Folt calls for full and honest rendering of campus history
Chancellor Carol L. Folt has charged a newly formed task force with ensuring all members of the campus community have the opportunity to “learn about Carolina’s history, values and contributions to society.”
The action, which Folt announced in a letter to the campus community last week, is part of the comprehensive approach to examining campus history that the University Board of Trustees called for on May 28 when it voted to rename Saunders Hall to Carolina Hall.
At the same meeting they voted to rename Saunders, trustees passed two other motions – one to develop new curation and education initiatives, and the other to place a 16-year freeze on renaming historic buildings.
“An honest and thoughtful account of Carolina’s history will encourage people to reflect on how race, class and privilege have shaped the University and the nation,” Folt said. “In telling our full history, we have the chance to educate our students and community, and to respectfully engage in difficult dialogues that encompass varying perspectives. In this way, we can truly honor our tradition of excellence and make Carolina ever stronger for the future.”
To carry out the board’s directive, Folt appointed three co-chairs to the task force. They are:
- Winston Crisp, vice chancellor for student affairs;
- Amy Locklear Hertel, director of the American Indian
Center and clinical assistant professor of Social Work; and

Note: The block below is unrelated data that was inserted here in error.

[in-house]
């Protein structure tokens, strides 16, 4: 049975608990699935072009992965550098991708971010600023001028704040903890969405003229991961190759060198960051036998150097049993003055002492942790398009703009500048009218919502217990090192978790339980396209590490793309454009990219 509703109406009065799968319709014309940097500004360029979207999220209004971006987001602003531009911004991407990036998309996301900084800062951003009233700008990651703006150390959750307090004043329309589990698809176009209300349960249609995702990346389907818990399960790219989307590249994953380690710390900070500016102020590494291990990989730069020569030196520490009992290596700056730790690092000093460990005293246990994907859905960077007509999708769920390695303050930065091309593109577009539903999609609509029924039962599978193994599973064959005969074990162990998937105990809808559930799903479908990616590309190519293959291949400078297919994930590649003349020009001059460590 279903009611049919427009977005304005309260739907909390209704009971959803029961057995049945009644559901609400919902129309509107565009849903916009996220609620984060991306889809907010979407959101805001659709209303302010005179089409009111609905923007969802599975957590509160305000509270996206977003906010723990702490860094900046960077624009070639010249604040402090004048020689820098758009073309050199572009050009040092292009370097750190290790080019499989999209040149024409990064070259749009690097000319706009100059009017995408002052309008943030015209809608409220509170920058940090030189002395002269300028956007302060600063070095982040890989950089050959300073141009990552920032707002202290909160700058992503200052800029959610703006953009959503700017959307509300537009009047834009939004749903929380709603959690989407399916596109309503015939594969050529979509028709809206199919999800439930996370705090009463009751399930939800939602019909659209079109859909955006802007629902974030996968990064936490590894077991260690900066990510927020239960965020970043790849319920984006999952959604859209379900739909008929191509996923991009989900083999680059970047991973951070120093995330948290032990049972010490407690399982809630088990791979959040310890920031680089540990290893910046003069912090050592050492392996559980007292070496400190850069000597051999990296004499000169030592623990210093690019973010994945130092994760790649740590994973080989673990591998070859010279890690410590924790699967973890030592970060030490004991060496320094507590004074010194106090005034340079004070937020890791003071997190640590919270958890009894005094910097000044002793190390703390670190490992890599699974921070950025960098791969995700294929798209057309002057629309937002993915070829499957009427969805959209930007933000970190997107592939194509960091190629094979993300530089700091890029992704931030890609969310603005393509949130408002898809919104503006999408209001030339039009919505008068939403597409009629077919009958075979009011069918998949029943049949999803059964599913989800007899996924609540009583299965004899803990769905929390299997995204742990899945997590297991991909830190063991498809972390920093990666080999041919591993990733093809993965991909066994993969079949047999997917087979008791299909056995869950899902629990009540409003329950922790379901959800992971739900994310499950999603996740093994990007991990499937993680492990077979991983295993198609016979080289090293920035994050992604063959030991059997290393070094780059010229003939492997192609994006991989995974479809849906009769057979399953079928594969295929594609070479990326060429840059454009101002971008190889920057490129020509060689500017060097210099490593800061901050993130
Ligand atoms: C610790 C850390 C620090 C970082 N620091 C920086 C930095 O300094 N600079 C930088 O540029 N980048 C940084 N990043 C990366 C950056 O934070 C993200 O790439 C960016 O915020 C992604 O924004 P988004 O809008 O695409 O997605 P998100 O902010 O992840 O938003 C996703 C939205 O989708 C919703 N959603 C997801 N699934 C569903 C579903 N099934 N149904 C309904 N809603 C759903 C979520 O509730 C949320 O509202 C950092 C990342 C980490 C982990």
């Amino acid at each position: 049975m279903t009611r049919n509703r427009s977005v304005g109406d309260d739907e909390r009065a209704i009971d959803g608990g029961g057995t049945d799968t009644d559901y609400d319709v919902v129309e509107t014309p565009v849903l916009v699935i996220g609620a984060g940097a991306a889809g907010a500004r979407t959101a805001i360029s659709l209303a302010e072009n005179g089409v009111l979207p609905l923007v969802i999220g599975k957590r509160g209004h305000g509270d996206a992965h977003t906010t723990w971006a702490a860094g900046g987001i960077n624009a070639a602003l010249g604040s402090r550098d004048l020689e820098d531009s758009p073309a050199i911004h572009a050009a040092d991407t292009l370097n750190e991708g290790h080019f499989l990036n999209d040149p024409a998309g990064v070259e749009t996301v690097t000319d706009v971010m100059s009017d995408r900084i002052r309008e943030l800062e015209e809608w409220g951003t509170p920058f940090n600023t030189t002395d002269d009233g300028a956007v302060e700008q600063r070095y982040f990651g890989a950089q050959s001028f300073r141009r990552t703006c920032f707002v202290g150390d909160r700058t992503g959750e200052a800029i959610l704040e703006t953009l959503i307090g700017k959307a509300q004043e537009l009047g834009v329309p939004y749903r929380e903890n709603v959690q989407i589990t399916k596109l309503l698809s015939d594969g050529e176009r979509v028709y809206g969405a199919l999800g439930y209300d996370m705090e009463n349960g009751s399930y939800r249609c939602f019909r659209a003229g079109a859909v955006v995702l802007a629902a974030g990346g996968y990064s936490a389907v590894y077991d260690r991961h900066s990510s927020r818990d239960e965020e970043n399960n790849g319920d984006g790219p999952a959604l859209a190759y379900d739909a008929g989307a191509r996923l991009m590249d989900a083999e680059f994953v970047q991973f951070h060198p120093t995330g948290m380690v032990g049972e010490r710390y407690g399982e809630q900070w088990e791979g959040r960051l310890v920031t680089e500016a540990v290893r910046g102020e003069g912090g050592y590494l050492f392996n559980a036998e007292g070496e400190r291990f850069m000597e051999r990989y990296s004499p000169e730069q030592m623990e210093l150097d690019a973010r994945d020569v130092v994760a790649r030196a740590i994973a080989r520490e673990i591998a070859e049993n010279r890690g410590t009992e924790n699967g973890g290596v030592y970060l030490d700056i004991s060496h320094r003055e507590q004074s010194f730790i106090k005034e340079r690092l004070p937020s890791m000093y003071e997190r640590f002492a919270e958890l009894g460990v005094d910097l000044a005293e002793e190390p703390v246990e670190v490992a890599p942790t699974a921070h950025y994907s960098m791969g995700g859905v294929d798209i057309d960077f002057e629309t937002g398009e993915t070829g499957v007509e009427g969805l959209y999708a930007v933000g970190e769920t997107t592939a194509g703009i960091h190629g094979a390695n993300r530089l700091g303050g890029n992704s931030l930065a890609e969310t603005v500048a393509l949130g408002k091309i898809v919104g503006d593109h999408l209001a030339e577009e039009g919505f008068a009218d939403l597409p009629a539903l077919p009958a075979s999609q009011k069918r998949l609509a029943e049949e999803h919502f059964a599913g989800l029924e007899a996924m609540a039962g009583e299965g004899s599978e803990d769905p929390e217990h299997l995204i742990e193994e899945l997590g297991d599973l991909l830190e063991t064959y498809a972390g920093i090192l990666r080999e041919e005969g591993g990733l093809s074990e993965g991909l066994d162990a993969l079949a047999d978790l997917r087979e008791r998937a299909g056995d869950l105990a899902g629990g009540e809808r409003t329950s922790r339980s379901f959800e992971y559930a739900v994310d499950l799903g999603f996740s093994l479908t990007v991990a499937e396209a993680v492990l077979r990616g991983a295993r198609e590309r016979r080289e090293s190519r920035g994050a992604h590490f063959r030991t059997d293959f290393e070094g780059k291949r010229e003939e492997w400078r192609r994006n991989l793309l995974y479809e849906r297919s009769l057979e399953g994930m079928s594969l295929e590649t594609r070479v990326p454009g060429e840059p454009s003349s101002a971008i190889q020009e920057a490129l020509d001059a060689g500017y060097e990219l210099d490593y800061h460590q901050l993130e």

- James Leloudis, professor of history, associate dean for
Honors Carolina and director of the Johnston Center for Undergraduate Excellence.
Cecelia Moore, historian and content specialist on University history, will serve as project manager for the task force.
Folt said the task force will:
- Plan historical markers and/or exhibits for Carolina Hall and McCorkle Place;
- Evaluate published information about Carolina’s buildings, monuments and memorials and make specific recommendations for improvement;
- Study the feasibility of a public space to house a permanent collection of Carolina’s history; and
- Explore options for an online orientation program or course to communicate a complete history for all new community members.
The task force will appoint working groups for each of these topics and seek broad participation from students, faculty, staff, alumni and community members, Folt said.
The first projects will focus on historical interpretations of Carolina Hall and of McCorkle Place, which will be reported to trustees in November.
An audit of existing information about Carolina’s history, along with a study of a public space and online orientation programs will take place throughout the year and be reported on at the May Board of Trustees meeting.
“The task force has a big job ahead and the outcome of their efforts will only be effective if it is a collaborative and engaged process,” Folt said in her email letter. “I strongly encourage you to participate when asked for your involvement.”
To learn more about the project, contact Moore at email@example.com.